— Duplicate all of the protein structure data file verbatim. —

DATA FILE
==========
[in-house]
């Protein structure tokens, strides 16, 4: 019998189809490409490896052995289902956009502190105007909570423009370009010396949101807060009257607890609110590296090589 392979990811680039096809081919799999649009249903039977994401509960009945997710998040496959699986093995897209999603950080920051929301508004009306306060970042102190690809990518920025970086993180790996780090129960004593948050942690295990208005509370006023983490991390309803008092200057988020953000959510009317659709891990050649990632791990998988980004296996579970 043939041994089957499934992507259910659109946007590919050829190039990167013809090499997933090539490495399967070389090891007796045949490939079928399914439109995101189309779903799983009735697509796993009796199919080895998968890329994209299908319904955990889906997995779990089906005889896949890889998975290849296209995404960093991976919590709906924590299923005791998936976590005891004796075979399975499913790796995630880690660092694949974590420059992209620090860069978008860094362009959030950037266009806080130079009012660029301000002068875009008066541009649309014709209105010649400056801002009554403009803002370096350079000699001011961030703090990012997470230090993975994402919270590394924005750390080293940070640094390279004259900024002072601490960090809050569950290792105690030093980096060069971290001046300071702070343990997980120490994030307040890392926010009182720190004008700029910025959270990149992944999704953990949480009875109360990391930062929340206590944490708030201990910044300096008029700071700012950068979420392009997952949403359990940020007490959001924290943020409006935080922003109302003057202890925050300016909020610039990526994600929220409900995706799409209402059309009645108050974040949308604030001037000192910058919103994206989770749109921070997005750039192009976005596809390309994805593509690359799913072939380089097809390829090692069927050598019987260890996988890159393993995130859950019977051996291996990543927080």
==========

[in-house]
């Protein structure tokens, strides 16, 4: 019998189809490409490896052995289902956009502190105007909570423009370009010396949101807060009257607890609110590296090589 392979990811680039096809081919799999649009249903039977994401509960009945997710998040496959699986093995897209999603950080920051929301508004009306306060970042102190690809990518920025970086993180790996780090129960004593948050942690295990208005509370006023983490991390309803008092200057988020953000959510009317659709891990050649990632791990998988980004296996579970 043939041994089957499934992507259910659109946007590919050829190039990167013809090499997933090539490495399967070389090891007796045949490939079928399914439109995101189309779903799983009735697509796993009796199919080895998968890329994209299908319904955990889906997995779990089906005889896949890889998975290849296209995404960093991976919590709906924590299923005791998936976590005891004796075979399975499913790796995630880690660092694949974590420059992209620090860069978008860094362009959030950037266009806080130079009012660029301000002068875009008066541009649309014709209105010649400056801002009554403009803002370096350079000699001011961030703090990012997470230090993975994402919270590394924005750390080293940070640094390279004259900024002072601490960090809050569950290792105690030093980096060069971290001046300071702070343990997980120490994030307040890392926010009182720190004008700029910025959270990149992944999704953990949480009875109360990391930062929340206590944490708030201990910044300096008029700071700012950068979420392009997952949403359990940020007490959001924290943020409006935080922003109302003057202890925050300016909020610039990526994600929220409900995706799409209402059309009645108050974040949308604030001037000192910058919103994206989770749109921070997005750039192009976005596809390309994805593509690359799913072939380089097809390829090692069927050598019987260890996988890159393993995130859950019977051996291996990543927080």